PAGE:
The Great Newspaper War of Barry’s Bay
Conflict and drama in a small town
Highway 60’s single lanes span 254 kilometres from Huntsville to Renfrew in Eastern Ontario, through Algonquin Park, past the blink-and-you-miss-them hamlets of Whitney and Madawaska and the Murray Brothers Lumber Company, one of the largest employers in the region. The highway cuts through evergreen forests and spruce bogs, continuing southeast past my parents’ inn, until it reaches Barry’s Bay, a village of 1,200 situated on the north end of Lake Kamaniskeg, where I grew up. On the countertops of local shops and gas stations sits the tabloid, Barry’s Bay This Week, once a member of Metroland’s publishing dynasty and now a link in Osprey Media’s chain of newspapers. In a neat pile next to This Week is its competition, The Eganville Leader, an independent broadsheet that has served Renfrew County for more than a hundred years.
“You’re not publishing this any time soon, are you?” asks Doug Gloin, looking at me sideways from behind glasses held together by trolling wire. “I don’t want to tip the Leader.” Gloin, the fifty-year-old editor of This Week, has been using his off-hours to research the lives and deaths of twenty-three local men killed in the First and Second World Wars. Bored with the usual veterans’ tales that fill Remembrance Day editions of community weeklies, Gloin wants to try something fresh, something the Leader has never done.
In 2000, Gloin bought a cottage on Lake Kamaniskeg and began to think about making a permanent move to Barry’s Bay. As an editor of The Toronto Star’s GTA section, he split his time between Toronto and the Bay for six years. Then, in January 2005, he took a severance package and moved up north for good. When Lou Clancy, vice-president of editorial at Osprey and a former managing editor at the Star, heard Gloin was moving to Barry’s Bay, he encouraged his old colleague to apply for the vacant editor position at This Week. “I thought he would become an almost iconic editor because he loves that area very much,” says Clancy. “He’s very hard-working, and community editors need to be very hard-working.” Gloin was taking a time out from work when I first met him at a friend’s house last summer, three months after he started the job. Everything was going smoothly, he said, except that readers weren’t writing any letters. During his first two months as editor, the paper received only seven letters.
Creating a special Remembrance Day issue of This Week isn’t just an attempt to outshine the Leader; it’s another way Gloin is hoping to win back readers lost during the years Metroland owned the paper, and boost its circulation of 2,200 to 3,200 by the end of this year. The Leader, published in Eganville, a town fifty-eight kilometres southeast of Barry’s Bay, has a circulation of almost 5,800, one-third of which is in This Week’s coverage area. In this battle for Barry’s Bay readers, Gloin is taking on a local institution that grew roots in the region long before Barry’s Bay had its own paper. He also has to overcome a feeling of desperation at This Week, brought on by the high turnover and low budgets common to corporately owned papers. “Have you noticed?” asks Gloin. “There’s a chain around my ankle.” The Leader’s owners spend more money and take more chances. The only weapon Gloin has is the quality of his content.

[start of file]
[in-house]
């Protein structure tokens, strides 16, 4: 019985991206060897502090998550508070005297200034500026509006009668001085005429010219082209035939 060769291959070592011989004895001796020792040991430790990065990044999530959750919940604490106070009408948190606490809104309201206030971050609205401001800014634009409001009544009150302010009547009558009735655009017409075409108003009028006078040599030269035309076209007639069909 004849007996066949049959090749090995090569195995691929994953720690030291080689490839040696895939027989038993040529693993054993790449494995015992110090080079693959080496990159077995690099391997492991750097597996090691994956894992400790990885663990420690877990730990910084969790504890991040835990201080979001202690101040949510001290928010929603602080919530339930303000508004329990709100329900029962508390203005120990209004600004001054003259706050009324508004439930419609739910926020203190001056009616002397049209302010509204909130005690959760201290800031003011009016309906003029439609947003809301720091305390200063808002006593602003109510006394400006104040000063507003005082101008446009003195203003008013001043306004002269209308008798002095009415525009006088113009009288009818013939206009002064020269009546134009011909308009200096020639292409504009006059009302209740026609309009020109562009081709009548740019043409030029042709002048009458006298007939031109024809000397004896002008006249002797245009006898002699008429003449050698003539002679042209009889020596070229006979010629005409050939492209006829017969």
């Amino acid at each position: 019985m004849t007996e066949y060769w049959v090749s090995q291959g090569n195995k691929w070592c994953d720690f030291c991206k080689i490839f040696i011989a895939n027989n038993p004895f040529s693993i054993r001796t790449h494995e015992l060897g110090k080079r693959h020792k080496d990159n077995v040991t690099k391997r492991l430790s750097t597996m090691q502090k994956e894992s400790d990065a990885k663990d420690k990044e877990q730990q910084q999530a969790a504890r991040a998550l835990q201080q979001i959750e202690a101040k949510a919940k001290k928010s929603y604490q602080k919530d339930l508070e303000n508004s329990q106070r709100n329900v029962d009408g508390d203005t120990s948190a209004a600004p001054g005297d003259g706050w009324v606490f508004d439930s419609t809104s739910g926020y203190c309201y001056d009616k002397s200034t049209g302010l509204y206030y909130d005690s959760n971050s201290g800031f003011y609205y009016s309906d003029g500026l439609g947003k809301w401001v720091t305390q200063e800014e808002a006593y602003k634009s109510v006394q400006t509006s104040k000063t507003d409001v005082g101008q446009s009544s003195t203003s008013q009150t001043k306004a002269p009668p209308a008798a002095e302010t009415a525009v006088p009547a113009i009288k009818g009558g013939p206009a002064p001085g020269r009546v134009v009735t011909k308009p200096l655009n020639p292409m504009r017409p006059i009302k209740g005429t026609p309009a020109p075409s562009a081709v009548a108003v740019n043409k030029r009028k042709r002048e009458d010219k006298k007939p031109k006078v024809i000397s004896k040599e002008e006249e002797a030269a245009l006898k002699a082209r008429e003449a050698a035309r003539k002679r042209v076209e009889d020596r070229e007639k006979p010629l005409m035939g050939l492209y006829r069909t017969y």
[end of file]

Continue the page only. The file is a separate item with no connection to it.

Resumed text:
There are three churches, three coffee shops, two grocery stores, two video stores, one pharmacy and no traffic lights in Barry’s Bay. A flashing red light was erected several years ago, much to the astonishment of residents, at the intersection of Highway 60 and Bay Street. Follow Bay Street south of the highway and you’ll find the old This Week office, where the paper operated for many years as an independent.
Long before This Week was part of Osprey, there were several attempts to start a local Barry’s Bay paper. The first, made by Arthur Ritza in 1959, was called the Barry’s Bay Review. Six years later, Ritza suspended publication “for a period of time unknown at present. ” The Review never returned. In 1971, John Zylstra and Ines Bain started a new paper, This Week in the Madawaska Valley. In the mid-1980s, Zylstra left Barry’s Bay without reason or warning. In 1986, when it became obvious he wasn’t returning, Bain sold the paper to Phil and Helen Conway, two local schoolteachers. “We thought running a paper wouldn’t be all that hard,” says Phil Conway. They were wrong. It was hard.
The couple owned and operated the paper, which they renamed Barry’s Bay This Week, for eleven years. It was usually around fifty-six pages, rarely under forty and sometimes over one hundred. “Many times we didn’t have enough advertising to warrant the stories,” says Helen, who was the editor. But they ran them anyway, filling the paper with as much community news as they could.
To read the rest of this story, please see our ebook anthology: RRJ in Review: 30 Years of Watching the Watchdogs.
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